This year Cornell Cooperative Extension’s (CCE) Farm to School Educator will be giving monthly updates on Farm to School programming in the region tied to the Harvest of the Month. Each month we’ll highlight the local food and farms’ involvement within the cafeteria and the classroom.

October in the North Country typically means colder temperature, the first frosts and an abundance of cruciferous vegetables from within the Brassica Family. These vegetables love a hard frost, as many of them actually get sweeter after they’ve been exposed to a frost. Some of these vegetables include; broccoli, brussels sprouts, cabbage, cauliflower, kale, and radishes. Kale was the most frequently featured vegetable within the brassica family.

Kale is very versatile and can be prepared in a number of different ways in the school lunch program. We saw it featured in salads, soups, and cooked up into chips! Kale also found its way into the classroom as students harvested kale out of their school gardens and learned about its plant parts in science classes.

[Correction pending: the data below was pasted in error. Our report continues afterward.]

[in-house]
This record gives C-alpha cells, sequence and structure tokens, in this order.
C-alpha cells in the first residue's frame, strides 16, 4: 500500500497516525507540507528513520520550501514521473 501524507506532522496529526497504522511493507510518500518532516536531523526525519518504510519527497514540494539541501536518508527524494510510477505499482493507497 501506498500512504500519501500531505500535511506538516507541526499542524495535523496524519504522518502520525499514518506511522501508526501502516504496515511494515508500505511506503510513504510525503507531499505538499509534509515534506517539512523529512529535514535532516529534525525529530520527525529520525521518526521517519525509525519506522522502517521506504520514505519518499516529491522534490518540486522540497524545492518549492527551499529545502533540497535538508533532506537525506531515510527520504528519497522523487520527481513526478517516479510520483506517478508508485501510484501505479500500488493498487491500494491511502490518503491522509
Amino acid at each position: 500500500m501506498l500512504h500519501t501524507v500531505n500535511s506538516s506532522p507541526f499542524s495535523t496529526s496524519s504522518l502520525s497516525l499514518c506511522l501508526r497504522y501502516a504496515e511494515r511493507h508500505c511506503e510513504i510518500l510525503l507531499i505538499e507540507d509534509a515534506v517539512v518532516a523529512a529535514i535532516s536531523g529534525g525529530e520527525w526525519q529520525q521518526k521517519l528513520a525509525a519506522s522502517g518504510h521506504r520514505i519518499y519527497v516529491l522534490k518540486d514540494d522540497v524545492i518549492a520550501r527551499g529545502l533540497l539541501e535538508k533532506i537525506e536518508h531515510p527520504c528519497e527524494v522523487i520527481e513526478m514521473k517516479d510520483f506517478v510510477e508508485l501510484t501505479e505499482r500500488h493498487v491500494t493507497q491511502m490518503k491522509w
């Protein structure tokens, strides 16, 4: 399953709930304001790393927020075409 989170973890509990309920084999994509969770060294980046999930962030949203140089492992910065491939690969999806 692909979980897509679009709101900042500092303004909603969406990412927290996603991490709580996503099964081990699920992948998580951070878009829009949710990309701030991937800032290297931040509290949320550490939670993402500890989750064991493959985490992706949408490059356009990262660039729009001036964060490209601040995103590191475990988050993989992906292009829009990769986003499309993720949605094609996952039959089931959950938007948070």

Boquet Valley Lake View Campus first graders after harvesting kale and the last of the summer squash out of their school garden. This kale was used later that week for taste-testing in the cafeteria prepared as kale chips.

Ticonderoga Elementary School students raise their hands if they liked the kale chips they tasted in the cafeteria. 27% of students liked them and 38% of students loved them!